When a series is largely based around fighting identical enemies, they must be memorable and offer something a little bit special in order to be deemed a success. You only have to look at the Helghast, Locust, and Chimera to understand that an army of fictional creatures can be built to great accolade if designed with qualities that makes them stand out from the rest. Unfortunately, the Replica forces in FEAR have now become exhausted, as you’ll stumble across opponents that lack emotion, are extremely dull, and fail to raise the fear-factor in most players. Luckily, their instantly forgettable appearance and lack of intimidation can be pushed to one side, as Monolith ensure the gunplay is a tight and satisfying as ever.

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Aided by enhanced visuals, it’s fair to say that Project Origin’s main strength lie within the combat. Players can now manipulate objects for cover, meaning the cluttered arrangement of corridors and offices evolve your offensive tactics even further than the slow-mo vision that Beckett already holds. Enemies will flip desks, cupboards and even small objects such as chairs to gain an advantage, in a tweak that forces a well-thought out strategy and positive approach. Triggering the bullet-time effect also brightens the game up, as Monolith decide to swap their notoriously grey colour palette for a burst of vibrancy that’ll make players wince with excitement, as the impact of individual shots dramatically jerk Replica torsos up and down like puppets controlled by a madman.

Tech it out

If the appalling level design wasn’t bland enough, you’ll also get the chance to don a mechanical suit once outside. Although fun first time round, you’ll be forced to jump out in order to push buttons on lifts or trigger cut scenes, meaning the experience is hindered with the same sloppy flow as the rest of the game.

For those that have played previous instalments of FEAR, it won’t only be the enemies that are becoming tiresome. Critically, the series landmark grasp of horror seems to be widely off track here. Aiming for the same intimacy as before, the scripted moments now pass by without notice, as veterans of the franchise may feel a sense of deja-vu as they progress through areas plagued with similar design patterns. It’s now common knowledge that when the lights flicker, trouble lurks round the corner, as Monolith fail to raise the pulse like they did with the original FEAR, and even expansion pack FEAR Files. Before, the slithering shadows and jump-out-of-your-skin moments used to involve the player with Alma’s trauma; now they just serve as a constant reminder that Project Origin has arrived looking remarkably like its predecessors, albeit with a slap of make-up sloppily placed round its strained wrinkles.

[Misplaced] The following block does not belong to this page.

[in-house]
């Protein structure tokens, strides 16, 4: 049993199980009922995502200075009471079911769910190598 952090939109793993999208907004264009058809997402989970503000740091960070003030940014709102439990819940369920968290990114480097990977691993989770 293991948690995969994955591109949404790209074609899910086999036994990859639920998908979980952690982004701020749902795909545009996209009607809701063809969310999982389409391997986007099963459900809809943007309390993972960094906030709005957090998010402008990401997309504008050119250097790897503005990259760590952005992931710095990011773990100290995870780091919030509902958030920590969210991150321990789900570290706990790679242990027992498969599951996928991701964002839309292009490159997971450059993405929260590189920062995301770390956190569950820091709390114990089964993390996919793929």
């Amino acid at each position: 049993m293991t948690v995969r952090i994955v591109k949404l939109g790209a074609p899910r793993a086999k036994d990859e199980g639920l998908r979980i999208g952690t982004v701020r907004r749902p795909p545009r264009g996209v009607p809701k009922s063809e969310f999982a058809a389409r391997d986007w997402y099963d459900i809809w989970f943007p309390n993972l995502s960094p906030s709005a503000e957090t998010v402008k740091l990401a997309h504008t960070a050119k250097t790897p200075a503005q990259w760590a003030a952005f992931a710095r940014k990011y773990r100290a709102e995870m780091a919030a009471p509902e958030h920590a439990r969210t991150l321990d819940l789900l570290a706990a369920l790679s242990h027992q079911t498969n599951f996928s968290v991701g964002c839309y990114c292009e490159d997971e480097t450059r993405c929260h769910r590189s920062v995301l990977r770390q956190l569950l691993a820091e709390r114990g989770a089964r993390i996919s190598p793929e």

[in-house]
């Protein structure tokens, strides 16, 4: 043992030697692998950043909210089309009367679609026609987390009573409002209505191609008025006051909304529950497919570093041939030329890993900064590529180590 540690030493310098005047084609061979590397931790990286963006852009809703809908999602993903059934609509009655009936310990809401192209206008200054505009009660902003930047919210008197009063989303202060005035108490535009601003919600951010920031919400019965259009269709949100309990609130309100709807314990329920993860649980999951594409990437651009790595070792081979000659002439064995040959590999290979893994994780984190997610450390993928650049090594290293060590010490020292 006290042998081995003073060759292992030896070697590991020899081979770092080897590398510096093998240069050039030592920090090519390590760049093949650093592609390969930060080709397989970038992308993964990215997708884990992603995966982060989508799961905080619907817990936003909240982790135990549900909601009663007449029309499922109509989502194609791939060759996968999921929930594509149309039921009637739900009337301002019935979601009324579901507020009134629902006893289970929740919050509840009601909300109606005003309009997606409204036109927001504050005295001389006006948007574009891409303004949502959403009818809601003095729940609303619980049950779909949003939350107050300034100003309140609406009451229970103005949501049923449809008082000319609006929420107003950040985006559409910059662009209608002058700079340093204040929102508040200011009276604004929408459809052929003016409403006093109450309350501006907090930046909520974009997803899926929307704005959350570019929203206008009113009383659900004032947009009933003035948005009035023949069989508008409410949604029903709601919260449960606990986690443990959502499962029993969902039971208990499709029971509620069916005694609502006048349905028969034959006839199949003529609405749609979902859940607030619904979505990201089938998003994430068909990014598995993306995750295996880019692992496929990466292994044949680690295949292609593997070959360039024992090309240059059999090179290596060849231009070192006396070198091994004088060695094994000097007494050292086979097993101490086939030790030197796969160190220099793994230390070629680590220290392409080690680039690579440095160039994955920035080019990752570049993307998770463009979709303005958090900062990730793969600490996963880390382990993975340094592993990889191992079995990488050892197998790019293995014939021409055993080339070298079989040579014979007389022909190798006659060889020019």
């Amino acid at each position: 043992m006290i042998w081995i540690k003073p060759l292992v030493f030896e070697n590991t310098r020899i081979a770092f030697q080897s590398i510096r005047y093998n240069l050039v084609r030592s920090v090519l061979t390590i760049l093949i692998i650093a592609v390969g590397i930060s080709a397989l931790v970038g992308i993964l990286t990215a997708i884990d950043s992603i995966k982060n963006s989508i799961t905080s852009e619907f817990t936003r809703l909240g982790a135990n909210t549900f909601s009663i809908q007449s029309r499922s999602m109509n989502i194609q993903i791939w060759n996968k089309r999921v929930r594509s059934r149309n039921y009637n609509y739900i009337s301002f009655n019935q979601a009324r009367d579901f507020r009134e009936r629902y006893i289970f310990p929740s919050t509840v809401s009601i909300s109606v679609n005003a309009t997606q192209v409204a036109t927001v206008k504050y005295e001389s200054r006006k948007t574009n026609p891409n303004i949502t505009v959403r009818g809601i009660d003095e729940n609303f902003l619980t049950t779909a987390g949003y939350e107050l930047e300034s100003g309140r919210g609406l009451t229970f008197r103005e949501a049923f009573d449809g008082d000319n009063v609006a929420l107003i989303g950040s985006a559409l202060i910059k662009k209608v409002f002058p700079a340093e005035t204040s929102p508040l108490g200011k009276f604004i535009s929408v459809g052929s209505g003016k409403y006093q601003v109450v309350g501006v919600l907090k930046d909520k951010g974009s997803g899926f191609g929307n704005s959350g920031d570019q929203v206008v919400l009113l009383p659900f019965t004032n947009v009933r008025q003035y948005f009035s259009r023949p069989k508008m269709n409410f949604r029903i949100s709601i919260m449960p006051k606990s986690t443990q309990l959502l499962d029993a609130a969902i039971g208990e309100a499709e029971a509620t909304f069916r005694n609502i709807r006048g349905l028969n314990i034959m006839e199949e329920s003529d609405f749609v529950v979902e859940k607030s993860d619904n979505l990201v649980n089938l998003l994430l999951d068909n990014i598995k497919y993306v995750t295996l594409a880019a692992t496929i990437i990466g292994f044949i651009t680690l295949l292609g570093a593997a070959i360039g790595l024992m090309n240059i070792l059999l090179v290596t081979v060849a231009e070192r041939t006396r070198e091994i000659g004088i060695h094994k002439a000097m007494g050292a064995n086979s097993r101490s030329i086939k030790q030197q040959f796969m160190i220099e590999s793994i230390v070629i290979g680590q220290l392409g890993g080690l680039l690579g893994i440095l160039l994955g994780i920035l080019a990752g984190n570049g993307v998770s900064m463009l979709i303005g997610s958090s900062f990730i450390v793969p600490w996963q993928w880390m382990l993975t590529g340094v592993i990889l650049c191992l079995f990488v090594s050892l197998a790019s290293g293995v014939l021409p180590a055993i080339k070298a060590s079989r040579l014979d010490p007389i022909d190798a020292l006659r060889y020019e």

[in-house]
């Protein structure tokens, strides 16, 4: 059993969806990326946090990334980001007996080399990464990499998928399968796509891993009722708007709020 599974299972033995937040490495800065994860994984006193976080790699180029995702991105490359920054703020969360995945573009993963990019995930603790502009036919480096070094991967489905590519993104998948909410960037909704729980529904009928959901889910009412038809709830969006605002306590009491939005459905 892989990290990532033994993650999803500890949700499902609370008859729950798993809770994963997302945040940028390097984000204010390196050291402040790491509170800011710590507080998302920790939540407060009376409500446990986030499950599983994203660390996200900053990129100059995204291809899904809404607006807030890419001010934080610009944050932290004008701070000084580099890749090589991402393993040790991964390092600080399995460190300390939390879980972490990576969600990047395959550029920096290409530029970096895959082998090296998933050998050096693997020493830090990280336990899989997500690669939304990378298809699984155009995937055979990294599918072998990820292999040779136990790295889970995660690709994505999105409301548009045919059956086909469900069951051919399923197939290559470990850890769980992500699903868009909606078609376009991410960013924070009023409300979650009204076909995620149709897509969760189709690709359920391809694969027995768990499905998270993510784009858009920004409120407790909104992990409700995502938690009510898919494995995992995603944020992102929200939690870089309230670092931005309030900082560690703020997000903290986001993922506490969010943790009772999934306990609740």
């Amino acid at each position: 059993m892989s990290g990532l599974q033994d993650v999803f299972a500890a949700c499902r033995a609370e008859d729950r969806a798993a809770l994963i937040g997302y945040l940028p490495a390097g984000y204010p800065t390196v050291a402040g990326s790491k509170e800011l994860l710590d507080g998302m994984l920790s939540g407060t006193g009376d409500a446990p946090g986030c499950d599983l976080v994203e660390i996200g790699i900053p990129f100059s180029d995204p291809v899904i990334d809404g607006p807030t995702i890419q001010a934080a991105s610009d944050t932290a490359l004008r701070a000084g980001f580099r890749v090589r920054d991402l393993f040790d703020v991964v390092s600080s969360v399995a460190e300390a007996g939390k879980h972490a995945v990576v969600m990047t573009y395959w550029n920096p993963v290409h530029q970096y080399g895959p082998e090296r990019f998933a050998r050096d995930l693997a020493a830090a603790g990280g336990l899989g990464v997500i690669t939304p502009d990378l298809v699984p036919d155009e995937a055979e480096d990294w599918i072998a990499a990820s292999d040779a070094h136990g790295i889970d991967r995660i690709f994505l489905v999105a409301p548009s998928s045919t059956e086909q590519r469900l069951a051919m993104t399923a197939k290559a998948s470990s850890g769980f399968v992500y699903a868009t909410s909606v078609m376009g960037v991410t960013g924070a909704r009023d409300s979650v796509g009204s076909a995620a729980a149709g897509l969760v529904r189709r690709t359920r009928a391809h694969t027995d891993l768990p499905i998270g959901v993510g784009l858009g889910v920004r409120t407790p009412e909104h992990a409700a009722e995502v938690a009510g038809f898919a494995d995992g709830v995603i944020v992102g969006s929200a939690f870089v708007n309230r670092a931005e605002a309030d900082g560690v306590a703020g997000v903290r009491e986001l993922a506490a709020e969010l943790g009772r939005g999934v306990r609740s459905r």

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To round this off as the biggest disappointment of the year so far, it seems that the online multiplayer holds greater terror than the campaign, and not for the right reasons. Where gunplay is excellently balanced and satisfying in single player, you’ll now loosely travel through awfully generic arenas, spilling ammo into anything but your opponents as the lag-infested servers wince with stress. That is, if you can find a game to compete in. It seems that early players of this title have quickly realised that the online battlefield offers an experience that is even less fun than shambolic titles such as Turning Point: Fall of Liberty. It’s remarkable to draw such comparisons from a game that was widely tipped to knock Killzone 2 a step or two back, but Project Origin’s multiplayer will only leave you feeling like you’ve stumbled into one of the protagonists’ vile dreams.

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Once Project Origin has been completed, an aura of indecision will shroud your mind. It’s blatantly clear that Monolith have approached a vital crossroad; should they stick to their tiring, but largely revered formula, or do they begin developing the series into a new and much needed direction? With this instalment, it’s unfortunate to announce that they haven’t made this choice yet, as the developers stand nervously on the brink of dismantling a franchise that has held some truly terrific moments. For now, their main concern should be whether or not fans will be coming back to see Alma again, as Project Origin delivers an experience that will have you turning off the console, and not the lights.

5 out of 10

The author of this fine article

is an Associate Editor at Thunderbolt, having joined in September 2007.